Smoking and Lyme Disease: why it is a bad idea

Fair Disclosure: I am a smoker. Not a reformed former smoker. A

BUT I can tell you that is a NOT a good idea for your health.
Specifically it is a bad idea for Lyme patients.

Remarkably here is a lymenut topic where no one can articulate why
smoking is bad and bad for Lyme patients.

OBVIOUSLY any idiot including the "better health guy" idiot knows at
this point that smoking is terrible for you. It causes lung cancer,
emphysema, high blood pressure, heart disease and a host of ailments
known and unknown.

There is no instance in which any purported and unproven health
"benefit" outweighs the entire picture: it is bad for you.

But specifically it is bad for Lyme patients (and babesia patients

Here's why. Lyme is caused by a mostly anerobic bacteria. One reason
that people's spect scans are bad is that inflamation and scarring of
vessels impinges on oxygen flow and supply to the brain. Bb thrives in
low O2 environments. One reason that the brain is a good place for it
is that less O2 gets to the brain than other vital organs and even
less when you have Lyme. Also the blood brain barrier protects the
bacteria from antimicrobials to a large extent.

this is actually a good article discussing mechanisms of surival:
The Pathogenesis of Lyme Neuroborreliosis - from Infection to

You can read more than the abstract, on the right side of the page
near the top you can get FREE full text. Read it.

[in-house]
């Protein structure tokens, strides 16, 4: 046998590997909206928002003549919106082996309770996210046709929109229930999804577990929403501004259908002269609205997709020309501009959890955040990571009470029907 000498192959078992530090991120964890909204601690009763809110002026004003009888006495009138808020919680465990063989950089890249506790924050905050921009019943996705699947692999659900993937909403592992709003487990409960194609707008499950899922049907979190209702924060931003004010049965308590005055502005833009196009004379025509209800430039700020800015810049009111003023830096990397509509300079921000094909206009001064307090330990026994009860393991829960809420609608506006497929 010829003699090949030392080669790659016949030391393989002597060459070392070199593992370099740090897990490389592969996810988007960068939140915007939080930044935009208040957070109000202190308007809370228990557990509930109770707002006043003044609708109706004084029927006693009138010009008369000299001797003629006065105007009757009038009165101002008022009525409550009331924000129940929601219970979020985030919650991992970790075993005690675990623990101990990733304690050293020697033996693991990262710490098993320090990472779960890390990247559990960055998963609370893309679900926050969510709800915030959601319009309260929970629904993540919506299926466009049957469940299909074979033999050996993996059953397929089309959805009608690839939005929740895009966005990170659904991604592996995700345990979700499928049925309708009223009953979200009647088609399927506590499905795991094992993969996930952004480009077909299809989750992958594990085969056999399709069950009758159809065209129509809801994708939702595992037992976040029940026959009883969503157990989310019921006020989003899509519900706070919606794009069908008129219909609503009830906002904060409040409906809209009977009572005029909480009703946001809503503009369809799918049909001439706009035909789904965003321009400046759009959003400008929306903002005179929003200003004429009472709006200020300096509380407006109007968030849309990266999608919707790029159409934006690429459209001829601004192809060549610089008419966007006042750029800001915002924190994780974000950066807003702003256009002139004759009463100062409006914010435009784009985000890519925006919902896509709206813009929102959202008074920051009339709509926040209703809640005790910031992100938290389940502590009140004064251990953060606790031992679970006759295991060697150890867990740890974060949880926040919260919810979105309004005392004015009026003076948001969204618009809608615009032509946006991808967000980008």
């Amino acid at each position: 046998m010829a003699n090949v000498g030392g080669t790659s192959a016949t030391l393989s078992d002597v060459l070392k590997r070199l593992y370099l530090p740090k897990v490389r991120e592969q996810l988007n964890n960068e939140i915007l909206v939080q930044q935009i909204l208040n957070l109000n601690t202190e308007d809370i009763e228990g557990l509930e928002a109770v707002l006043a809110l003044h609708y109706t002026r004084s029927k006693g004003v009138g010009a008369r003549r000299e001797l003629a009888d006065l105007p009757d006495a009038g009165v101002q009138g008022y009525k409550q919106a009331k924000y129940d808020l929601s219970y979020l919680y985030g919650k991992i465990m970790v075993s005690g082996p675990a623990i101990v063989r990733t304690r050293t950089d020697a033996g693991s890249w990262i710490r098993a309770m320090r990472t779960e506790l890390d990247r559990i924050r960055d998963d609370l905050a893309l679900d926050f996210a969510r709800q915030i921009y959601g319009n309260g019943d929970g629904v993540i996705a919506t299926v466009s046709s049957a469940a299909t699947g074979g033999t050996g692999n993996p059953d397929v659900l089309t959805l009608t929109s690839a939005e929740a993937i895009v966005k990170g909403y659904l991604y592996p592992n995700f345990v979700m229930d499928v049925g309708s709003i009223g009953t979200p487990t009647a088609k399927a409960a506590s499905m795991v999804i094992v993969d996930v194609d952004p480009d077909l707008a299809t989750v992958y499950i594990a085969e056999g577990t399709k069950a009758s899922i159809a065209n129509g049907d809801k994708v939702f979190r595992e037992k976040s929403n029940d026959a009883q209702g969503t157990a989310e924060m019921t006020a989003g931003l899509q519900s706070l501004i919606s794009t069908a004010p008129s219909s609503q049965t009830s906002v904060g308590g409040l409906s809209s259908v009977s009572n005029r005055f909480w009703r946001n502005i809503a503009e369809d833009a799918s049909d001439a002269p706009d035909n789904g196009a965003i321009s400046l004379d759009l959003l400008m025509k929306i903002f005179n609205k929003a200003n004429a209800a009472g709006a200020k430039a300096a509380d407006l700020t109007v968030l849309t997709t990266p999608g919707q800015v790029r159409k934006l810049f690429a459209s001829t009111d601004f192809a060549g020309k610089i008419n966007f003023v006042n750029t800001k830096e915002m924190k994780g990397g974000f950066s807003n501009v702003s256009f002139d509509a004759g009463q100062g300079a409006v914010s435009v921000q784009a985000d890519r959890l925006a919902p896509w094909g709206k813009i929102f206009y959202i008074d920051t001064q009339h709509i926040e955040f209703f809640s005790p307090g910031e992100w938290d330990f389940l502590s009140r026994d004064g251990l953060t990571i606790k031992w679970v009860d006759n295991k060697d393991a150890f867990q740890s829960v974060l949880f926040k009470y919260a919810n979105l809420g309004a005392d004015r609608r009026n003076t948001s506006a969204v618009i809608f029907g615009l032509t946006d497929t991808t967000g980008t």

Smoking deprives the brain of oxygen. It also causes scarring of the
vessels. By smoking you are making your body and brain a MORE rather
than LESS hospitable environment for Bb to survive and thrive.

Babesia affects red blood cells and their ability to carry oxygen. The
combination of smoking and babesia is bad. Lyme + babesia+ smoking is

FULL DISCLOSURE: I am a smoker. I'm not preaching. Lots of reasons
people smoke. People with Lyme might find it difficult depressing
painful to stop smoking. I'm not telling anyone what to do. Just why
smoking is a particularly bad idea for Lyme (and babesia) patients.;f=1;t=063527

Author Topic: Smoking and Lyme
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posted 17 February, 2008 09:48 AM
I'm quitting smoking..... again. Tuesday, actually. Why not today?
This very minute?

Because my mother and I are spending tomorrow together and she smokes.
Don't want to do that to myself.

But anyway, getting to the point here...

I've quit in the past and every time have felt like I've had flu the
entire time. Fatigue, body aches, and a general feeling of blah.

The longest I've quit for was 3 months. The "flu" only went away when
I started smoking again.

Of course, at that point, the thought of lyme being at the center of
my health problems wasn't even a blip on the radar. And I wasn't
nearly as ill then.

So I'm wondering. Is there some mechanism or reason why smoking would
maybe supress the bugs?

Has anyone else experienced this when they quit smoking or am I just
"special" in a nod-and-smile kinda way?

Thanks for any input on this.

If you don't know where you are going, any road will take you there. -
Lewis Carroll

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posted 17 February, 2008 10:09 AM
I am not aware of smoking suppressing bugs - just suppresses ability
to get well.

In Better Health,
Scott (aka "The Better Health Guy")
Contributor to "Public Health Alert"

Posts: 3191 | From: San Jose, CA | Registered: Jul 2005 | IP:

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Member # 81

posted 17 February, 2008 10:12 AM
Well, something I read recently suggested that the immune system was
depressed in smokers (can't remember the exact component, but it
related to the disease fighting ability), so might it be possible that